One problem that Marques saw troubling Brazil was dengue. He zeroed in on the disease, among others, while earning a PhD in pharmacology from Johns Hopkins University. He became a dengue expert, developing new ways to detect its most severe manifestation and inventing a prognostic tool that helps doctors predict the health outcomes of dengue-infected patients. But as he finished his postdoctoral work, he knew that to best study dengue and other mosquito-borne diseases, he had to be close to the people most affected.

So there, in the sprawling, beach-lined city where he grew up, Marques build a collaborative lab with one of South America’s most prestigious medical research institutions, Fundação Oswaldo Cruz (FIOCRUZ) Institute. In 2009, when he accepted a professorship at Pitt, the Recife laboratory became one of three international research sites partnered with the University of Pittsburgh Graduate School of Public Health. Marques serves as a liaison between Pitt and FIOCRUZ, connecting scientists from both institutions.

The nature of the research unfolding in the Recife lab is similar to what’s taking place at Pitt’s Center for Vaccine Research, where Marques is also affiliated. It’s translational and incremental, with each study moving researchers closer to unpacking the mysteries of infectious diseases in an effort to better identify, treat, and stop them from spreading.

But viruses are particularly tricky subjects. Experience has taught Marques that they are capable of unexpected behavior, and that studying them can be like trying to stare steadily at a moving target. The reach of a virus and its effect on a human host hangs on a multitude of factors including the history of community exposure to similar viruses. Big and small changes in things like environment, human behavior, immune responses, or the virus’s genetic composition can alter its scope, allowing it to jump countries or continents, spreading widely or receding quietly. Researchers often aren’t even aware of a virus’s full capability until it is demonstrated by an outbreak. But buried within the structure and behavior of a virus, there are clues about how best to diagnose, treat, and even stop it.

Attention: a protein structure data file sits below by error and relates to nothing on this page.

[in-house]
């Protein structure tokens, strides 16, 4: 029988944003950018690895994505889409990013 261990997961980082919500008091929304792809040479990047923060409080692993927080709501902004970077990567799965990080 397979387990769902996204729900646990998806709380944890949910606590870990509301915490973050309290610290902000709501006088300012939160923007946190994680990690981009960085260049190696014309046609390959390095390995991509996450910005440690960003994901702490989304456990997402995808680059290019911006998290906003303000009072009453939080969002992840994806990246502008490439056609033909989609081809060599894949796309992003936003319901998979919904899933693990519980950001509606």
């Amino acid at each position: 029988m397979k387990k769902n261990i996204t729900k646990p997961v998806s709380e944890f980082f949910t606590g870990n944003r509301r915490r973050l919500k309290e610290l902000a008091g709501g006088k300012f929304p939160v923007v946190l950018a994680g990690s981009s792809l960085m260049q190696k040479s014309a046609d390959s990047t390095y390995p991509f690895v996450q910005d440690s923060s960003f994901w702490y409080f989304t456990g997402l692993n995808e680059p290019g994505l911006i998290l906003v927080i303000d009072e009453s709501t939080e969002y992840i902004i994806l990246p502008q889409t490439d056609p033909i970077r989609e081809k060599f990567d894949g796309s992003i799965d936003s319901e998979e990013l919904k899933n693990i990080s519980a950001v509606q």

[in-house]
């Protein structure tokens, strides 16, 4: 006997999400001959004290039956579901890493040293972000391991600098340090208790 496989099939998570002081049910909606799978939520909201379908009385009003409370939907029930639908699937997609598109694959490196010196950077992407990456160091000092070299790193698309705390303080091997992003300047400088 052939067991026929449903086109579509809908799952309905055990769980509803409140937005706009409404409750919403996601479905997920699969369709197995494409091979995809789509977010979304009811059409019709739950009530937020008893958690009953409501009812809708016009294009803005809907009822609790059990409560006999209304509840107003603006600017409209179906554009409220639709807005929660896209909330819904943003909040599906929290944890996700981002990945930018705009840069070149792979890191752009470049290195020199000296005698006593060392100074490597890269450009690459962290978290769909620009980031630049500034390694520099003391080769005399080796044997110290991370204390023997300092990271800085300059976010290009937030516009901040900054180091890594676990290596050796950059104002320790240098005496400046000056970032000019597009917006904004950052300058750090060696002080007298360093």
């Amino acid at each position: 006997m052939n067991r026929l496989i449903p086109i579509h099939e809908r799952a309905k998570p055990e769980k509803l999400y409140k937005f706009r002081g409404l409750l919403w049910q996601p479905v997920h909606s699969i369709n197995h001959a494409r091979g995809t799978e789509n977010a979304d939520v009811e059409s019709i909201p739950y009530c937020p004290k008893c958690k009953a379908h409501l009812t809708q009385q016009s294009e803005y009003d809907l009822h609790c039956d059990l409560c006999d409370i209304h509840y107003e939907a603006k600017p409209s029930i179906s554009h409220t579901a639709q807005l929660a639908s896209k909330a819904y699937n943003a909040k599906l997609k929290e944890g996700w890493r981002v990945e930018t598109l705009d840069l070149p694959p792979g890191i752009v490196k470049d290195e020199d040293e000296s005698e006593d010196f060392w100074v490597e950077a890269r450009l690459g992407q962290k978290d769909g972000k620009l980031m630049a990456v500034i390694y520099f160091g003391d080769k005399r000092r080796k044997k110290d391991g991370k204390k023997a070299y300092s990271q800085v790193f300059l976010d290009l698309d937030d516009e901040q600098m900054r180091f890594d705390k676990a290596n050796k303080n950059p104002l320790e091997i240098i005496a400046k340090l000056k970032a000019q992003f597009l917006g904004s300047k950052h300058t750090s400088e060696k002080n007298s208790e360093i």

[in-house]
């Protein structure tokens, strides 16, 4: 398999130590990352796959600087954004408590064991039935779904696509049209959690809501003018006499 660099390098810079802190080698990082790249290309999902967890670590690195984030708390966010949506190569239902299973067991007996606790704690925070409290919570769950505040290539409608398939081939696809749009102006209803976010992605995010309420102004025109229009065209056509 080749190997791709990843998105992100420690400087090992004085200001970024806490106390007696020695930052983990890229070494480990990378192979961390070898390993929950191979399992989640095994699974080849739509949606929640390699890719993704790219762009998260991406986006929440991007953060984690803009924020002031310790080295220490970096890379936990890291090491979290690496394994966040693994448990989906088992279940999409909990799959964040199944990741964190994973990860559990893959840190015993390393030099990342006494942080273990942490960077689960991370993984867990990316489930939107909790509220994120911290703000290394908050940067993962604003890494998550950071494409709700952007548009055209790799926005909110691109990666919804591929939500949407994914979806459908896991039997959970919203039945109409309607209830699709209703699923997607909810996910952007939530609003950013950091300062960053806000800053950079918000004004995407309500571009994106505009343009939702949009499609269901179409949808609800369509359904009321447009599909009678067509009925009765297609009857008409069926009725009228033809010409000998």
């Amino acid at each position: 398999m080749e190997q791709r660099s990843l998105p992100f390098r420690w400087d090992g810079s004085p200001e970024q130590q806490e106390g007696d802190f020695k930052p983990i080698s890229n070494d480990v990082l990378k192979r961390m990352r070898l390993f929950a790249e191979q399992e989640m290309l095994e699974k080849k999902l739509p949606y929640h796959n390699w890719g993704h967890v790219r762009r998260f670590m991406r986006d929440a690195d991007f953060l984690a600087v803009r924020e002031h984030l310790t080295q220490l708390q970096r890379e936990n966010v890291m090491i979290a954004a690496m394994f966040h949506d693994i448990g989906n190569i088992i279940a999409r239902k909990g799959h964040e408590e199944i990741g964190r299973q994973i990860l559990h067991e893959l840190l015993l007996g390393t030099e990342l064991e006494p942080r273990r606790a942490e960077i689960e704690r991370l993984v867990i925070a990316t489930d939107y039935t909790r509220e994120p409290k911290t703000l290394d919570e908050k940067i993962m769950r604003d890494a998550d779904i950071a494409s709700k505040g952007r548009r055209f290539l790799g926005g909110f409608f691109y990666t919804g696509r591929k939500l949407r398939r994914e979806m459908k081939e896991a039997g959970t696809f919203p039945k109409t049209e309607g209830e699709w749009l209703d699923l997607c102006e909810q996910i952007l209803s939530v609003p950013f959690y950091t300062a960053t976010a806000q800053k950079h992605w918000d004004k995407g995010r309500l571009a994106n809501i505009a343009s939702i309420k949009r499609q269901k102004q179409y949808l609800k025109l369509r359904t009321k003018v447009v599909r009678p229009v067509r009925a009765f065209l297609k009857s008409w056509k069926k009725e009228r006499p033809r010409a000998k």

At the time of the appearance of the mystery illness, Marques and his lab were focused on a collection of studies investigating dengue immunology. Immersed in this research, he eyed the “dengue light” outbreak closely, though he remained relatively unconcerned. Whatever it was, it didn’t appear to be dangerous. “That,” he says, “was the assumption.”

 

As 2015 unfolded in Brazil, a meeting was called between Brazilian clinicians and infectious disease specialists at FIOCRUZ. The group’s aim was to determine through laboratory testing just what was making people sick in the northeast.

As the meeting convened, Marques participated from a continent away. From his office on the ninth floor of Pitt’s Biomedical Science Tower 3, he engaged with the proceedings through a video feed on his computer. He listened as the group combed through a list of viral possibilities both obscure and common. There was dengue, of course, but also chikungunya, Mayaro, and Zika, a little-known flavivirus last seen in early 2014 on the tiny islands of French Polynesia.

“To be honest,” says Marques, “it was not my favorite on the list.” He felt dengue was more likely because Zika had never been seen in Brazil before. But his Brazilian colleague Carlos Brito argued that Zika’s symptoms matched those currently reported. He also pointed to an apparent uptick across the region of a neurological condition in adults called Guillain-Barre syndrome. Data from French Polynesia’s Zika outbreak revealed a similar increase.

The meeting ended with an agreement to put Zika on the shortlist of culprit viruses. Marques’s lab was already testing “dengue light” patient samples for dengue and another virus. He signed on to test samples for Zika, too. While other scientists searched for evidence of a Zika outbreak in Brazil, the Pitt researcher’s lab had a narrower focus—to see whether there was evidence that those with recently diagnosed Guillain-Barre had also been infected with the Zika virus.

So there, in the sprawling, beach-lined city where he grew up, Marques build a collaborative lab with one of South America’s most prestigious medical research institutions, Fundação Oswaldo Cruz (FIOCRUZ) Institute. In 2009, when he accepted a professorship at Pitt, the Recife laboratory became one of three international research sites partnered with the University of Pittsburgh Graduate School of Public Health.